John 14-17, often referred to as the “farewell discourses,” are the final teachings from Jesus to his disciples in the hours leading up to his arrest. However, John 17 wraps up the farewell discourses not with another teaching but with a prayer. Jesus prays that the Father would be glorified (not unlike teaching us in the Lord’s Prayer to begin praying with “Father, hallowed by thy name”). He prays that the disciples would experience complete joy, be protected from evil, and be sanctified by the truth that is Jesus himself. We put a lot of emphasis on our need to pray, as we should. But John 17 reminds that we might be putting too little emphasis on the blessing that Jesus wants to pray for us.
His final petition in the prayer is that the disciples “may be one.” “As you, Father, are in me,” he says, “and I am in you, may they also be in us.” He prays this on behalf of those currently present with him, but also on behalf of all future disciples. This is a prayer for the worldwide Church forever. And he prays for the oneness of the Church, “so that the world may believe,” that Jesus is truly the full and perfect revelation of God. Apparently the best thing the Church can do for the world is not to have the best strategy for outreach, but to be one with Christ and one with each other. If we want to sabotage our witness, we can simply bicker and gossip and whatever else demonstrates a lack of oneness.
This oneness, it’s not just one more mandate atop a pile of rules; it is nothing less than Jesus’ final prayer for his Church, that we would experience real unity. It is not unity based in agreement, but in truly sharing with each other the one life of Jesus Christ, sharing with each other the one love of Jesus Christ, sharing with each other the one joy of Jesus Christ. Every branch finds its source of life in the one vine (John 15). It’s all one thing. That’s what unity means to us. This is unity that looks in the mirror and sees your spouse, your child, your friend, your brothers and sisters.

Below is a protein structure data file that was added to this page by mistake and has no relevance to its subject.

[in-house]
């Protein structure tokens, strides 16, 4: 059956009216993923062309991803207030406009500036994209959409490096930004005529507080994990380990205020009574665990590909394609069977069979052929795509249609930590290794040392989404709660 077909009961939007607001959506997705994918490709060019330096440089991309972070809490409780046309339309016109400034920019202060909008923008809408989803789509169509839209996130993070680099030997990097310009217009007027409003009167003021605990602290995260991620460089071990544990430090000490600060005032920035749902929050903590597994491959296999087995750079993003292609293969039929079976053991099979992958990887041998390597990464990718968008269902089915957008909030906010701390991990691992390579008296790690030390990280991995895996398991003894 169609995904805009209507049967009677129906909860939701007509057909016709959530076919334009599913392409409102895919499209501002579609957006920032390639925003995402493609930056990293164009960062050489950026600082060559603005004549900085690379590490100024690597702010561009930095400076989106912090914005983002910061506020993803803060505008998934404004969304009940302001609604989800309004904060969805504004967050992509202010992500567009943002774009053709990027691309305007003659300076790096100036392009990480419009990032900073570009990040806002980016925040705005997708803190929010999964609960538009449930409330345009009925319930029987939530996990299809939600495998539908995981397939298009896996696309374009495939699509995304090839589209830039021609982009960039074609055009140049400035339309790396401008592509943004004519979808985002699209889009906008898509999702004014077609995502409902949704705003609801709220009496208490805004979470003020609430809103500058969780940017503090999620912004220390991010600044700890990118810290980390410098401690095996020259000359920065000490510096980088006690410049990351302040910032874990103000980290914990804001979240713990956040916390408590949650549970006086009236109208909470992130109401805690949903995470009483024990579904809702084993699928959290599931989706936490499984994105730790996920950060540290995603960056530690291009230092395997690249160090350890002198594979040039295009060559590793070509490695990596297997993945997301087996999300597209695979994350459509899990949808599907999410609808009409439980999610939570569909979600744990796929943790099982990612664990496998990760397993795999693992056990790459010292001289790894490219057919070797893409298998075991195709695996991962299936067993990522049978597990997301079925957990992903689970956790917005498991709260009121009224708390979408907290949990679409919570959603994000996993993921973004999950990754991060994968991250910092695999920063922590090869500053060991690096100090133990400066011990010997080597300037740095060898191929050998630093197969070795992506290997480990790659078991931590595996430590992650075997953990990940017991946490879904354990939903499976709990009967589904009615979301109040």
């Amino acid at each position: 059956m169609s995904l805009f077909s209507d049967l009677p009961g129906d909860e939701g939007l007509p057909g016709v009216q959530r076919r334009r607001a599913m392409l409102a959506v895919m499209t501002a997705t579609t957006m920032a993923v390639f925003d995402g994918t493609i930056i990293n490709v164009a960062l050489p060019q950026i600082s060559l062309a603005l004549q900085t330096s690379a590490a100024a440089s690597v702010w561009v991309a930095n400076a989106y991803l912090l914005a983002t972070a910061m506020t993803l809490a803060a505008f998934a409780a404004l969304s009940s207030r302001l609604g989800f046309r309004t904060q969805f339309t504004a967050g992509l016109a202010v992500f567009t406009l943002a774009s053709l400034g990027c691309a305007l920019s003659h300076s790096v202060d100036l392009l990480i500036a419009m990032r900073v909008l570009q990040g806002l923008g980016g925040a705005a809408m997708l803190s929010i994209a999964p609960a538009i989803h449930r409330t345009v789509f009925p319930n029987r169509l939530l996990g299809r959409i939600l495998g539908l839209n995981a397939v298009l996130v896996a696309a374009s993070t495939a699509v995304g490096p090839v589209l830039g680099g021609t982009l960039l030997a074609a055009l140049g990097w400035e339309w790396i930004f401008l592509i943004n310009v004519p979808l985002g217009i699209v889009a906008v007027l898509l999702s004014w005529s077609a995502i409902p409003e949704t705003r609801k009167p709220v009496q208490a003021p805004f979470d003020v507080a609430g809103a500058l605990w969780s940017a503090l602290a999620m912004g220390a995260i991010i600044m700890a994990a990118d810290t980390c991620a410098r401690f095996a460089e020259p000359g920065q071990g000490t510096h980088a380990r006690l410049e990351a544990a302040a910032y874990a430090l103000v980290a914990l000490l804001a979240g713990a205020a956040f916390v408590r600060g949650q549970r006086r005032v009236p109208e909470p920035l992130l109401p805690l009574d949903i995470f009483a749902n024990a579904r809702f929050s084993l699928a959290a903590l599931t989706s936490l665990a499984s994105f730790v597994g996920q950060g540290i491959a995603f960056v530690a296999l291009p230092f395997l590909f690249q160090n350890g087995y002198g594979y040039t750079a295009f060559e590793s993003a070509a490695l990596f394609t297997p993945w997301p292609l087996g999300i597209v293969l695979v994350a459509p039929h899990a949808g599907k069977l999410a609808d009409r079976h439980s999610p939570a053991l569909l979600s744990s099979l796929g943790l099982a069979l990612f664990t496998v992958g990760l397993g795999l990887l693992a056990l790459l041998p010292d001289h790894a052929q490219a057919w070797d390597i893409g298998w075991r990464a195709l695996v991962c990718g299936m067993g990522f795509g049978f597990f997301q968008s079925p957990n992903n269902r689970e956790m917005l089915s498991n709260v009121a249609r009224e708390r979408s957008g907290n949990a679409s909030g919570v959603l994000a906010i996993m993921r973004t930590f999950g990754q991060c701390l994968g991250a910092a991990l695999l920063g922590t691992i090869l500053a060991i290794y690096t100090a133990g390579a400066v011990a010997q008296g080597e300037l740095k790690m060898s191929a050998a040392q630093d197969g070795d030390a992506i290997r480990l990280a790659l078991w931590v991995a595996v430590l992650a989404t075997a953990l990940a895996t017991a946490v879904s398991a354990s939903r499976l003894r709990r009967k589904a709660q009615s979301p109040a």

The farewell discourses begin with a meal at which Jesus does something unexpected, even scandalous. He bends down and washes his disciples feet, and challenges his disciples to continue doing the same for each other (John 13). The servant posture of washing each other’s feet works because we all take our turn bending down and washing someone else’s feet, just as they then bend down and wash someone else’s feet, and so on. No one is too good, too high up, too separate to bend down and serve. The unity of the Church is not just good advice. It’s not a strategy for keeping the band together. It’s not the avoidance that overlooks each other’s faults for the sake of keeping the peace. For the Church, unity is the fruit of seeing the vine’s life in every branch, seeing Christ’s life in each other.
The oneness of God and Jesus is grafting us into their oneness as well. The life of God is the life of Jesus, which is the very life of you, which the very life of the person sitting next to you, the person across the room, the person who passed the bread and cup to you, the person sitting in another church building right now with a Bible open in front of them. It’s all one thing.